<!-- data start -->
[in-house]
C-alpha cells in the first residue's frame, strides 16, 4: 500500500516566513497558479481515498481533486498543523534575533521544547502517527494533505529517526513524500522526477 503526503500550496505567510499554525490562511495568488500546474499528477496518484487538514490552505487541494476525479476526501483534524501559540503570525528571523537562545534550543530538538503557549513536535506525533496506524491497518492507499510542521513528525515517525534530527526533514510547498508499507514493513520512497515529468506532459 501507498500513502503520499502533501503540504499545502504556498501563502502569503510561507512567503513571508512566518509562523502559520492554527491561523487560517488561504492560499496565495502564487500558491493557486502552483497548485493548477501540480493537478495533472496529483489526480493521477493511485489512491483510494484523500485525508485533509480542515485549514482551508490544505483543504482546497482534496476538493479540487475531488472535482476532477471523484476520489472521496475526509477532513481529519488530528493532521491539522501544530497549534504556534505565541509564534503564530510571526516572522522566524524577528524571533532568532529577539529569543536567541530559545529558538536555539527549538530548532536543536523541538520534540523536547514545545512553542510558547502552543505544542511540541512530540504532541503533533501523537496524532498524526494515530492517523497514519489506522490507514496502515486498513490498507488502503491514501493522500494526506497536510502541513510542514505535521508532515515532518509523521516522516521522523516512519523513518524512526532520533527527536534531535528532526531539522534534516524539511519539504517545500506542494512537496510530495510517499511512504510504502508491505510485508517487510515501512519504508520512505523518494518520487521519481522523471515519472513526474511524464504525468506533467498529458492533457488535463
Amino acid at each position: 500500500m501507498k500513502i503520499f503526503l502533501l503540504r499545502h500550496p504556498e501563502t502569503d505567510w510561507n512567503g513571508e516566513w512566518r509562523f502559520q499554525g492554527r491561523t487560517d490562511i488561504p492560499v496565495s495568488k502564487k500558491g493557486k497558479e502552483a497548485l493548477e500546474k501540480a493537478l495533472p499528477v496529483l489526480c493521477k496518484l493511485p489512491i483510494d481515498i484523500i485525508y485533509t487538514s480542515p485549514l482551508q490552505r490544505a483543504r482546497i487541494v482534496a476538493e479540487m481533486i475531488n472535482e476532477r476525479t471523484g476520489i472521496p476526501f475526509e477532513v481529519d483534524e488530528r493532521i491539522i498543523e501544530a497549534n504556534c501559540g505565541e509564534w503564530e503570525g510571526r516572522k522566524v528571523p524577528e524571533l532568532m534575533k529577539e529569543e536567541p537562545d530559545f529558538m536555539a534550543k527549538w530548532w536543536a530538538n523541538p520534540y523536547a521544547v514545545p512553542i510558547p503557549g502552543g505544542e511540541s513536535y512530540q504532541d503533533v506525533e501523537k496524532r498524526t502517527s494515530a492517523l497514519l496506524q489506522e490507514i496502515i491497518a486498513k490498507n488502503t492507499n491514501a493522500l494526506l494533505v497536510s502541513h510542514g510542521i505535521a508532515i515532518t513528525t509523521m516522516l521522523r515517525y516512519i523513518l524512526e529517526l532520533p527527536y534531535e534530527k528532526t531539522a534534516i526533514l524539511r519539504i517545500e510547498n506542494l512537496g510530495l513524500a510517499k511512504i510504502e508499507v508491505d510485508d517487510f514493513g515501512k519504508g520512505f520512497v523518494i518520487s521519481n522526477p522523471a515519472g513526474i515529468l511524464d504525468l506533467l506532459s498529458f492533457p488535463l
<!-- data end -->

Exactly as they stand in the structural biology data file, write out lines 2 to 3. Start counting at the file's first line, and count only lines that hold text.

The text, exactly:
C-alpha cells in the first residue's frame, strides 16, 4: 500500500516566513497558479481515498481533486498543523534575533521544547502517527494533505529517526513524500522526477 503526503500550496505567510499554525490562511495568488500546474499528477496518484487538514490552505487541494476525479476526501483534524501559540503570525528571523537562545534550543530538538503557549513536535506525533496506524491497518492507499510542521513528525515517525534530527526533514510547498508499507514493513520512497515529468506532459 501507498500513502503520499502533501503540504499545502504556498501563502502569503510561507512567503513571508512566518509562523502559520492554527491561523487560517488561504492560499496565495502564487500558491493557486502552483497548485493548477501540480493537478495533472496529483489526480493521477493511485489512491483510494484523500485525508485533509480542515485549514482551508490544505483543504482546497482534496476538493479540487475531488472535482476532477471523484476520489472521496475526509477532513481529519488530528493532521491539522501544530497549534504556534505565541509564534503564530510571526516572522522566524524577528524571533532568532529577539529569543536567541530559545529558538536555539527549538530548532536543536523541538520534540523536547514545545512553542510558547502552543505544542511540541512530540504532541503533533501523537496524532498524526494515530492517523497514519489506522490507514496502515486498513490498507488502503491514501493522500494526506497536510502541513510542514505535521508532515515532518509523521516522516521522523516512519523513518524512526532520533527527536534531535528532526531539522534534516524539511519539504517545500506542494512537496510530495510517499511512504510504502508491505510485508517487510515501512519504508520512505523518494518520487521519481522523471515519472513526474511524464504525468506533467498529458492533457488535463
Amino acid at each position: 500500500m501507498k500513502i503520499f503526503l502533501l503540504r499545502h500550496p504556498e501563502t502569503d505567510w510561507n512567503g513571508e516566513w512566518r509562523f502559520q499554525g492554527r491561523t487560517d490562511i488561504p492560499v496565495s495568488k502564487k500558491g493557486k497558479e502552483a497548485l493548477e500546474k501540480a493537478l495533472p499528477v496529483l489526480c493521477k496518484l493511485p489512491i483510494d481515498i484523500i485525508y485533509t487538514s480542515p485549514l482551508q490552505r490544505a483543504r482546497i487541494v482534496a476538493e479540487m481533486i475531488n472535482e476532477r476525479t471523484g476520489i472521496p476526501f475526509e477532513v481529519d483534524e488530528r493532521i491539522i498543523e501544530a497549534n504556534c501559540g505565541e509564534w503564530e503570525g510571526r516572522k522566524v528571523p524577528e524571533l532568532m534575533k529577539e529569543e536567541p537562545d530559545f529558538m536555539a534550543k527549538w530548532w536543536a530538538n523541538p520534540y523536547a521544547v514545545p512553542i510558547p503557549g502552543g505544542e511540541s513536535y512530540q504532541d503533533v506525533e501523537k496524532r498524526t502517527s494515530a492517523l497514519l496506524q489506522e490507514i496502515i491497518a486498513k490498507n488502503t492507499n491514501a493522500l494526506l494533505v497536510s502541513h510542514g510542521i505535521a508532515i515532518t513528525t509523521m516522516l521522523r515517525y516512519i523513518l524512526e529517526l532520533p527527536y534531535e534530527k528532526t531539522a534534516i526533514l524539511r519539504i517545500e510547498n506542494l512537496g510530495l513524500a510517499k511512504i510504502e508499507v508491505d510485508d517487510f514493513g515501512k519504508g520512505f520512497v523518494i518520487s521519481n522526477p522523471a515519472g513526474i515529468l511524464d504525468l506533467l506532459s498529458f492533457p488535463l